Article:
Written by: CALDWELL
Building Your Business
Trademarks are an effective way of protecting the name and brand of your ideas and products. They offer your protection from copycats and help prevent competitors from squatting or profiting from your business’ goodwill. A trademark strategy will depend on the needs and goals of the businesses that use and own them.
The Difference in Ownership and Registration
A trademark gives its owner the right to exclusively use the mark to identify a single source of origin for specific goods and services and to distinguish themselves from others. The owner can also prevent others from using similar marks that would create confusion in the marketplace. Words, phrases, and symbols can generally be protected marks. Oftentimes, people are under the mistaken impression that you need to register a trademark, whether on a federal or state level, to become the owner of a trademark. In fact, ownership arises through the use of a distinctive mark in commerce. A mark is distinctive if it can identify a single source of goods or services. Without registration, your ownership and corresponding rights are, however, limited to the geographic area in which the mark is used. Registering a mark, particularly with the United States Patent and Trademark Office (USPTO) provides the owner with significant benefits, such as evidentiary presumptions regarding ownership and validity, an exclusive right to use the mark nationwide and the right to use the registered trademark symbol: ®.
Choosing a Name is Harder than You Think
Choosing your name and owning your name are not the same thing. Dana Donofree, the CEO of AnaOno, an intimates company for those who have undergone surgery due to breast cancer, “tell[s] early-stage entrepreneurs that the hardest thing that you will ever do when you start your business is name your business.” Only after 10 years was the company granted registration of their brand due to a competitive lingerie business with a similar name. Dana’s experience is common and shows just why planning out your branding strategy is a vital stage towards securing your place in the market and trademark industry.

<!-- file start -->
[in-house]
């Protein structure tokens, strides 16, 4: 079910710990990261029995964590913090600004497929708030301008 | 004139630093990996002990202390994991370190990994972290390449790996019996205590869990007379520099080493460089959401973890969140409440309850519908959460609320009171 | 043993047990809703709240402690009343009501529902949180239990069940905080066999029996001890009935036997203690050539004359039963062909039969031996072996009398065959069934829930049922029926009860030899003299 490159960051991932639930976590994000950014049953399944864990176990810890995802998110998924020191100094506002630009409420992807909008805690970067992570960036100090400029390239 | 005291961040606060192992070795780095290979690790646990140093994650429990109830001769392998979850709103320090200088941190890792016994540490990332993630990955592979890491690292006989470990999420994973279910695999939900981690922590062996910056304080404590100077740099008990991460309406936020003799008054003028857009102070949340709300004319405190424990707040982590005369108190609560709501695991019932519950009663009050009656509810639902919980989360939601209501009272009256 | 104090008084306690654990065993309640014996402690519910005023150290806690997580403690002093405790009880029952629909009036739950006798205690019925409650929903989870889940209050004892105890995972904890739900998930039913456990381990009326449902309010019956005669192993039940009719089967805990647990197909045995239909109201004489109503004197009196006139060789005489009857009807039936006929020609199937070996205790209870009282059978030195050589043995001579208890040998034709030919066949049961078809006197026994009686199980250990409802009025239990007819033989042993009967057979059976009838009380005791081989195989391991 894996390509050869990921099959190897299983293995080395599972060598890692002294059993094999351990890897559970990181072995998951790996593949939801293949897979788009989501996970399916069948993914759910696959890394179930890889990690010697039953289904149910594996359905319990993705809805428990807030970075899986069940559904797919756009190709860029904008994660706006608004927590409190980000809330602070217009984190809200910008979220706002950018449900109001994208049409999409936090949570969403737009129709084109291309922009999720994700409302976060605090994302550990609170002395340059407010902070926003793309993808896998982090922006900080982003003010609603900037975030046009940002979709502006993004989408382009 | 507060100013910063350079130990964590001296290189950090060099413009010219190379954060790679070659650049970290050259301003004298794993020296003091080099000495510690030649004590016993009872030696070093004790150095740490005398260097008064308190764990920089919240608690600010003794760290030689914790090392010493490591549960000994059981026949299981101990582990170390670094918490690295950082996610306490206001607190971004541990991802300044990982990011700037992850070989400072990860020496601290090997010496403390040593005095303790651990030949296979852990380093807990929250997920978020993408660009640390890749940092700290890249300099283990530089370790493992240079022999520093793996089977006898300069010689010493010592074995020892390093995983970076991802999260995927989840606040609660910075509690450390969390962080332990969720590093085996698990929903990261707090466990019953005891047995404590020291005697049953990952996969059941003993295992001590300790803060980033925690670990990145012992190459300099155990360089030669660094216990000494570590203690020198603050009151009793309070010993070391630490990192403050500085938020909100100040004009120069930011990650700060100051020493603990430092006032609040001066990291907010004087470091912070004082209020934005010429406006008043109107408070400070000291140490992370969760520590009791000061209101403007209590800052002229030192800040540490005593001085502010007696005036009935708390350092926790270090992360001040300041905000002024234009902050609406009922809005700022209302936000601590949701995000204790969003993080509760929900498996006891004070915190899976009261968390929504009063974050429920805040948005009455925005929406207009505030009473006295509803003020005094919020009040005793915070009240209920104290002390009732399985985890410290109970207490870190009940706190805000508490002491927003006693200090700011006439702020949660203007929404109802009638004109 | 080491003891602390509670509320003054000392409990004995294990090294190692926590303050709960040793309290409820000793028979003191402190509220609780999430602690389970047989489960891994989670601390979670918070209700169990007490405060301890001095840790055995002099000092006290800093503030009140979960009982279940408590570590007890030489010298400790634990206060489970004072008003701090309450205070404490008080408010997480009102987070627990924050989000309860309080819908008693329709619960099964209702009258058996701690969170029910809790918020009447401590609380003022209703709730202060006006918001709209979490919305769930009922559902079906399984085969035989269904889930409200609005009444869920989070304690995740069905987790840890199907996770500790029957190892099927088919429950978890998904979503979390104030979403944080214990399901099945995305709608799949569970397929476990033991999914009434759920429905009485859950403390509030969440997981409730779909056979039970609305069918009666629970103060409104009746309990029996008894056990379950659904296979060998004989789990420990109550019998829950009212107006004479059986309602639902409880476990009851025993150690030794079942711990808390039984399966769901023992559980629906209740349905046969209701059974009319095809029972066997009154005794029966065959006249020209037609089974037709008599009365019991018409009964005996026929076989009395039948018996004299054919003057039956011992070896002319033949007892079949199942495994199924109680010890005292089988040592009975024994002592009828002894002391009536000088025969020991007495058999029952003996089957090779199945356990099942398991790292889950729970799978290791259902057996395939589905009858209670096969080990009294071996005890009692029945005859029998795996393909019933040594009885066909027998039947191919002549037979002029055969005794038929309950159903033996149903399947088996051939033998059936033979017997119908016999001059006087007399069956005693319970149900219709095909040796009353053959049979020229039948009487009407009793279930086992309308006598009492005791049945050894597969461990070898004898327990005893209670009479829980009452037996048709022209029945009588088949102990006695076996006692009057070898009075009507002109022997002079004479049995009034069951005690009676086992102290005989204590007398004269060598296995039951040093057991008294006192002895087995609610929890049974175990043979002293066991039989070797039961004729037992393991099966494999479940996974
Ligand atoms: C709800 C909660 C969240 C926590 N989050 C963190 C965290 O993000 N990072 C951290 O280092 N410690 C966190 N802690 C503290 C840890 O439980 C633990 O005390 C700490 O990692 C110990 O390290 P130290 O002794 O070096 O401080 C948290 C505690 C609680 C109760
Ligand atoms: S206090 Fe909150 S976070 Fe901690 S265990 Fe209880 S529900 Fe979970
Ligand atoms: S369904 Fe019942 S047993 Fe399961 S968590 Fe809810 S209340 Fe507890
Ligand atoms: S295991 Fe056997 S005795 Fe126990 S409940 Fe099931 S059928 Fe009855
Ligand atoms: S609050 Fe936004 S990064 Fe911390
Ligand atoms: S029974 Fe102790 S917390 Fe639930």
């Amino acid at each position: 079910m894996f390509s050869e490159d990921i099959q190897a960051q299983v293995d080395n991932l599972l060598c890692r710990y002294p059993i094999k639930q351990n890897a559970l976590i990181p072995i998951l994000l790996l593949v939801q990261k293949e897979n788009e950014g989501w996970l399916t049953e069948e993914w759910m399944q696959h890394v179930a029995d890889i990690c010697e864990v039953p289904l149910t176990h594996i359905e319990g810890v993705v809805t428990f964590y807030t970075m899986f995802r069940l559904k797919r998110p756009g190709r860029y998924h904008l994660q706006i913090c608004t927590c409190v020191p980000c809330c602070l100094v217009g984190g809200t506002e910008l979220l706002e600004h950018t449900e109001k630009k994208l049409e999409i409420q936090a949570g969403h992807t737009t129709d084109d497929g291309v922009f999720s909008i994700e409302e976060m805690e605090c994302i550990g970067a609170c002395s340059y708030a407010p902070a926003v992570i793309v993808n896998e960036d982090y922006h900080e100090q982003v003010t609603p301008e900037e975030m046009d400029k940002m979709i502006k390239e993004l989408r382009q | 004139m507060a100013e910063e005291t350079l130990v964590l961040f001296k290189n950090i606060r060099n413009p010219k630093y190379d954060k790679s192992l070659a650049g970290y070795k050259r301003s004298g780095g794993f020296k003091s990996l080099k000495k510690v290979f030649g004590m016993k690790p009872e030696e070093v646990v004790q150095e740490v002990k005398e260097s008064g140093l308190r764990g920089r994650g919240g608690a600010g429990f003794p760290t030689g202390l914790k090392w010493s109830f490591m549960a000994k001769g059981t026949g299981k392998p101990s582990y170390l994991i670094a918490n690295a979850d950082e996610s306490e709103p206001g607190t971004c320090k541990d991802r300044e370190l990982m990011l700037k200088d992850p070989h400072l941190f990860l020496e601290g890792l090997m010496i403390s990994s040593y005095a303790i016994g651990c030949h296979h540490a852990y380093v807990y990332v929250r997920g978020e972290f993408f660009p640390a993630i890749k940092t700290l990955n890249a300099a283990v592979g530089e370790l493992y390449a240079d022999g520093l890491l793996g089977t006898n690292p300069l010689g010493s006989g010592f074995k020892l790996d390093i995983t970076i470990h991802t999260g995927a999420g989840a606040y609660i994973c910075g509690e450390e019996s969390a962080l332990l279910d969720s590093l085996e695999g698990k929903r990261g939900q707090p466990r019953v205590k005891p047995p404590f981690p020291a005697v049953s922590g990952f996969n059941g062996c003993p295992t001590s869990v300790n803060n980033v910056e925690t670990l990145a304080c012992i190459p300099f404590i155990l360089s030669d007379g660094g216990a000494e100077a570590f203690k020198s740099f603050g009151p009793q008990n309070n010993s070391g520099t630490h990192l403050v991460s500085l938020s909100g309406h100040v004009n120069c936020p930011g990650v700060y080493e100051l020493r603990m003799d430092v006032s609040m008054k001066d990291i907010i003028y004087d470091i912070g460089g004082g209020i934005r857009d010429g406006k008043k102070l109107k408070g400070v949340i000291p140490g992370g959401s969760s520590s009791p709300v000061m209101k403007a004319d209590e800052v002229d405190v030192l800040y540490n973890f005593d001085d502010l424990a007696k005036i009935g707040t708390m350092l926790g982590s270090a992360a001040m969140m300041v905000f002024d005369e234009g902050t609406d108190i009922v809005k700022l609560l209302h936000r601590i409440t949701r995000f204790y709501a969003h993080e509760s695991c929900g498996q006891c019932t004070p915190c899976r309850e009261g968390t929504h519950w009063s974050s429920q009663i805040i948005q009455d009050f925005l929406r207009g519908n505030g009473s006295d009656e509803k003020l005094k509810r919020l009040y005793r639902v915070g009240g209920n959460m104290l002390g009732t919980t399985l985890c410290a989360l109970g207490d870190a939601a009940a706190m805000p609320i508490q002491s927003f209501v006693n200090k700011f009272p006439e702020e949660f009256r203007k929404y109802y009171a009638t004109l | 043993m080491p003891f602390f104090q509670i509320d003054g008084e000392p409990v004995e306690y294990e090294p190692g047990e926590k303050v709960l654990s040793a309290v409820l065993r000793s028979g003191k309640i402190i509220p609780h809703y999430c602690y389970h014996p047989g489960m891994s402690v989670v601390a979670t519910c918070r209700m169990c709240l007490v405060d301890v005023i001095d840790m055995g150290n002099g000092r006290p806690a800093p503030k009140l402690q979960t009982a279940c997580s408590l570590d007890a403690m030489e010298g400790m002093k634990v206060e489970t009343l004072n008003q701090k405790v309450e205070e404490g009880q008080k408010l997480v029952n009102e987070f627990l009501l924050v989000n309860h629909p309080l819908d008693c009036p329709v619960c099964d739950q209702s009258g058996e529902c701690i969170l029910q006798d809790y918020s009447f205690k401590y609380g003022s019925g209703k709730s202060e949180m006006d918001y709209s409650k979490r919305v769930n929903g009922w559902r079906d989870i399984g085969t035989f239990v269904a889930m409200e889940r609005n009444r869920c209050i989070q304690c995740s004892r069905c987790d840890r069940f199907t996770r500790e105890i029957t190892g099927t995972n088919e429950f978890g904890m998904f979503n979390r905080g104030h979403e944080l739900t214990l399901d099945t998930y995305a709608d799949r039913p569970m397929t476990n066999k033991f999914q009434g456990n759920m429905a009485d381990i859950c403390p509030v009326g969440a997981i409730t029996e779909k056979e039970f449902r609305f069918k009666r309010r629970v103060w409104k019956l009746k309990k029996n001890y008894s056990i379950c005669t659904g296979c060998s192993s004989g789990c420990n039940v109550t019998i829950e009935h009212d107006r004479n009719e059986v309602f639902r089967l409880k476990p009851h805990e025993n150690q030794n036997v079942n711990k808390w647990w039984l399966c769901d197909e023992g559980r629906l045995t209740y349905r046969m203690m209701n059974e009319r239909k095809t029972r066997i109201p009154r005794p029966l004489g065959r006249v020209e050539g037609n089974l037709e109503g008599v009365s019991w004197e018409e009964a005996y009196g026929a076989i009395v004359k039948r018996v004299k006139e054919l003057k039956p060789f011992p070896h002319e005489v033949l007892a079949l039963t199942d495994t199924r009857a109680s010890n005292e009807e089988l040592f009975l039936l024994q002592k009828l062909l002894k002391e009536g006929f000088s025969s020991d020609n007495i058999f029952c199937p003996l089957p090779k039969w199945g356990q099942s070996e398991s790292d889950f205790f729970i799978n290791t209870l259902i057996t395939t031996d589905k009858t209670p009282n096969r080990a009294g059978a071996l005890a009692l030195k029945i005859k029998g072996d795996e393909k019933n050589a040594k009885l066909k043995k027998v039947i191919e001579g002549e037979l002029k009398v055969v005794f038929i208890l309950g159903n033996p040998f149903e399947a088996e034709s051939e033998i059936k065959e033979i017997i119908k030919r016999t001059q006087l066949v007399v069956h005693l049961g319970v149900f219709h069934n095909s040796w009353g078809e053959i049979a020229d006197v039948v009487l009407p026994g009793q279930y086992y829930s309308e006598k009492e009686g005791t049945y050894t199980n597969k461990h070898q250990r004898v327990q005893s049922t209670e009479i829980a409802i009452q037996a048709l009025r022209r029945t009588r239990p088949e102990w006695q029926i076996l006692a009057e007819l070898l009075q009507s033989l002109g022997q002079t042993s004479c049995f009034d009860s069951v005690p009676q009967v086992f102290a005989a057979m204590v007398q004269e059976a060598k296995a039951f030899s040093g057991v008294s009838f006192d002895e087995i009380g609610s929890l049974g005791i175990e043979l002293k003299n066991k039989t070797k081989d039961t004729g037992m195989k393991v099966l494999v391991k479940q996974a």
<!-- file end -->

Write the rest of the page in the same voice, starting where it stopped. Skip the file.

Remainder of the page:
The Limiting Nature of Trademarks
Businesses and other entities will acquire trademarks for the deliberate blocking of others within their industry. This exclusionary nature requires a proactive approach to ensure the success of your business. The USPTO requires that trademark holders prove that you are using the mark in commerce. However, you can still apply even if you are not actively using the mark in commerce yet, but your intent to use it in the near future. This allows people to apply for the trademark, while in the meantime, blocking everyone else from using or registering the name during the pending examination period.
Not all Trademarks are Exclusionary
AnaOno practices a non-exclusionary usage on one of their trademarks. The company owns the rights on a commonly used word: F(OO)B® (fake boob), but Dana Donofree has no intentions of limiting her community from using it. She says “it’s different when you are an impact driven, socially responsible business.” The affiliated community is able to express itself through this word, while the trademark offers the brand protection against major competitors capitalizing on it. However, there are some legal implications with not enforcing a trademark.
To Enforce or Not Enforce?
A trademark owner can choose to enforce their rights by sending cease and desist letters to others using identical or similar marks in the industry. If the issue is not resolved with such letters and the owner wants to take legal action, it typically becomes an issue of proving who used the mark in commerce first, among other potential legal issues, regardless of registration. The lack of enforcement may result in loss of the trademark, if it’s inactive for 3 years, which makes the mark potentially available for the taking. Additionally, while benefiting a community, as in the case of AnaOno, not monitoring your trademarks may result in infringers using them without your knowledge, thereby taking advantage of your business and reputation, also known as the good will of the trademark. It is important to monitor your trademarks regularly in order to develop an enforcement strategy that is in line with the goals of the business.
Marking Your Trade
Trademarks, while being exclusive intellectual property, may benefit not only the business but also the community it serves. AnaOno serves as an example of how a company essentially trademarked a word for their community, while also keeping their competitive edge in the market. Furthermore, careful market and name consideration, along proper research, prove crucial in determining the next steps for an aspiring business owner before potentially running into ownership issues.
Contact us at Caldwell to discuss your trademark strategy and business needs.